Changing Channels: Journalism education in Armenia

International Journalist’s Network –
Aug. 25, 2006

Changing Channels: Journalism education in Armenia
Region :None
Country :Armenia
Topic :Basic Journalism


Professor Lazarian works with his students in the school’s computer
If universities move with glacial swiftness, then you might call
Professor Aram Lazarian the man who melts glaciers. In little more
than a year, he has persuaded Yerevan State University in Armenia to
adopt an entirely new approach to teaching journalism.

Journalism education at most universities in post-Soviet states has
not changed much since the fall of the Soviet Union. Curricula are
theoretically and historically based.

Margie Freaney, a former Knight Fellow in Slovakia and the founding
academic director of the Caucasus School of Journalism in Tbilisi,
Georgia says, "Few [university] instructors have any practical
experience themselves as journalists."

Typically, students don’t write and report or shoot and edit. They
simply listen to lectures, read, discuss and regurgitate. As a
result, says Freaney, "Students graduate with no useful professional

Aram Lazarian has dedicated himself to changing that.

Lazarian is a product of Yerevan State University, having gotten his
undergraduate and doctorate degrees there. But he’s traveled
extensively, and what he saw at western universities inspired him:
students writing stories, shooting video cameras, designing web
pages. When he saw colleges with their own radio and television
stations where students produced live newscasts, he instantly
recognized that journalism is a profession one learns by doing.

"It became one of my personal goals," says Lazarian, "to make a
drastic change [in the way we teach journalism]."

With funding from the International Center for Journalists and USAID,
along with approval from a dean who recognized the benefits of a
hands-on curriculum, Lazarian launched a journalism master’s
program. He adopted the model developed by Margie Freaney at the
Caucasus School. Instead of taking multiple classes, students in
Lazarian’s master’s program focus on specific topics for days or
weeks at a time.

The pilot program consists of six woman graduate students. All had
completed their undergraduate degrees at Yerevan State. And, all were
accustomed to the standard, hands-off curriculum. They were used to
90-minute classes, not daylong and weeklong projects where the
instructor gives immediate, continuous feedback.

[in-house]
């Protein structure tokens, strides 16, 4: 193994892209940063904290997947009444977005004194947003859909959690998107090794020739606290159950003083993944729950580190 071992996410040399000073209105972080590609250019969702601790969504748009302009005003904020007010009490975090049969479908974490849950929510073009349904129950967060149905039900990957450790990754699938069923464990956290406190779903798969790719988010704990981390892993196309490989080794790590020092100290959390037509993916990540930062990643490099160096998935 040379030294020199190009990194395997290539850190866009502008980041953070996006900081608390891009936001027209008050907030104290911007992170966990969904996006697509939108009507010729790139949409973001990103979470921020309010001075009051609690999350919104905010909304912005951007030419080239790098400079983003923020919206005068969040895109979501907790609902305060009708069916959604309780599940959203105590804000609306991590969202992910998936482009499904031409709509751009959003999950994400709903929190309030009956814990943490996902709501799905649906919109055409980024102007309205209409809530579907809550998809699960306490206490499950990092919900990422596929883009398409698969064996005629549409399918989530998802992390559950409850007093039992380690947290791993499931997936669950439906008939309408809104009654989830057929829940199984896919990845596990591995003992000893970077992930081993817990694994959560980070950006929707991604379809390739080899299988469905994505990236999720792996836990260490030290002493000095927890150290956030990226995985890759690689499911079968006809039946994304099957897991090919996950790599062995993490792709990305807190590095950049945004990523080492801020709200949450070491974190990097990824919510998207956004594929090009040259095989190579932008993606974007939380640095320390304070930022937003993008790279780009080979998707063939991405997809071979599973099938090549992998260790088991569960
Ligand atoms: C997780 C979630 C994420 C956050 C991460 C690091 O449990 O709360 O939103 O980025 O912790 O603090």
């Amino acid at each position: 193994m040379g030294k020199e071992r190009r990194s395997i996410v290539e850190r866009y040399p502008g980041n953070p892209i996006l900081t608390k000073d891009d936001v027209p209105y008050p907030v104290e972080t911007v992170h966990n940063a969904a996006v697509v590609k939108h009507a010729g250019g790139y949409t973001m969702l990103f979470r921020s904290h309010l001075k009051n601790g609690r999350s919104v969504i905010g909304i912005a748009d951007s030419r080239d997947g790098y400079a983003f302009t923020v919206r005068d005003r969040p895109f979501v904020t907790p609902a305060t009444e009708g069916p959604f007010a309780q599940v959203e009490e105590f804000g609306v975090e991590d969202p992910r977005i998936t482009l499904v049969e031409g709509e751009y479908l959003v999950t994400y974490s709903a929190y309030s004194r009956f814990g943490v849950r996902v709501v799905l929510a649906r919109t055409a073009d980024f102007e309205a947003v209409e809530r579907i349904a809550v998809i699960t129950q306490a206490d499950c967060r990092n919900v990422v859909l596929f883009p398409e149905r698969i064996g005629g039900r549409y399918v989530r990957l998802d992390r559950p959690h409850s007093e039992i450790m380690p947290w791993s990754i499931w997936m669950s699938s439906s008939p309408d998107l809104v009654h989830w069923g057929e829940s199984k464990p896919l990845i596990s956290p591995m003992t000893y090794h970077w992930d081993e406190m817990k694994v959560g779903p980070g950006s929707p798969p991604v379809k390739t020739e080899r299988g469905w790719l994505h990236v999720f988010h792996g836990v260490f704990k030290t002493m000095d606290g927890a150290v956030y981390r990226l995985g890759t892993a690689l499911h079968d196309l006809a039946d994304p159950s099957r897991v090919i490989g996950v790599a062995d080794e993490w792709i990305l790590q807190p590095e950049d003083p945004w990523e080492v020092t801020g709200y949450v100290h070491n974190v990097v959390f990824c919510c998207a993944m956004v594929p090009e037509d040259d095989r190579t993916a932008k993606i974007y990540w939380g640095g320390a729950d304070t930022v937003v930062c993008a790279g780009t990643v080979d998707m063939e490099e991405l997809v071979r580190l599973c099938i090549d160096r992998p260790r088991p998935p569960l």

Talk about academic culture shock.
The journalism school students used to study in this classroom.
Universities are slow and deliberative bodies. Adding or changing a
single course takes multiple levels of academic approval. Here was a
professor pushing for instant change who understood both the
possibility and enormity of the challenge.

As Lazarian says, these six students "became very quickly responsive
to these new methods." Instead of talking, they were doing.
Instead of writing papers, they were writing news stories. Instead
of reading about photography, they were shooting the camera. All six
give the program high marks.

"In the other [classes], we only speak about these things, but here
we go about doing everything by ourselves," says graduate student
Hasmik Lazarian (no relation to Prof. Lazarian).

Now the students enjoy this computer room to complete their projects.

And they can do it themselves for three reasons: small class size,
the necessary equipment, and qualified instructors. All instructors
recruited by Lazarian for the pilot year have extensive professional
experience, such as former NPR reporter Kelly McEvers and former
Knight Fellows Skip Isaacs, Margie Freaney and Tim Spence.

At Yerevan State University, the typical classroom has no computer,
no Internet connection, no video projector: only a blackboard and
chalk. Lazarian’s classroom is wired. Each student has an
internet-connected computer loaded with software.

"I don’t have to go to a computer room and wait," says Sara Khojoyan,
"I can do my work when I come to class."

Software provides the technological adjectives and adverbs essential
to today’s multimedia journalists. From Photoshop to Dreamweaver to
Adobe Premier, the students at Yerevan State University are learning
not only how to report but also how to design and deliver stories
across multiple platforms.

"For the first time in my life, I can do it," says Varduhi Azkaryan,
"I learned more than I imagined, and I am very happy."

Hasmik Lazarian is more than happy; she knows she’s developing
skills critical to future employment. Says Mkrtchayn, "Without this
equipment, we can’t work. Because it’s impossible to speak about
something – to imagine how to do it -and not to do it by your own

The bottom line for journalism education, however, is not whether
students are becoming technologically proficient but rather if the
program is producing better reporters.

Students like Siranouish Gevorgyan recognize that. Says Gevorgvan,
"I believe journalists can change things in this country."

"The market demands professionally trained journalists" says
Lazarian. "The ultimate goal of our program is to improve
professional journalism education in Armenia."

And he is certainly doing that.
Margie Freaney, who has trained journalists throughout the region and
taught the business-reporting component of this year’s pilot masters
program, says positive results are "already evident."

Freaney says, "The six students already have far superior skills as
journalists than their peers who have not had the advantage of a
rigorous professional program."

Thanks to Professor Lazarian, they are learning journalism by doing

Professor Karl Idsvoog is a professor at Kent State University. He
taught the broadcast portion of Lazarian’s master’s program in June

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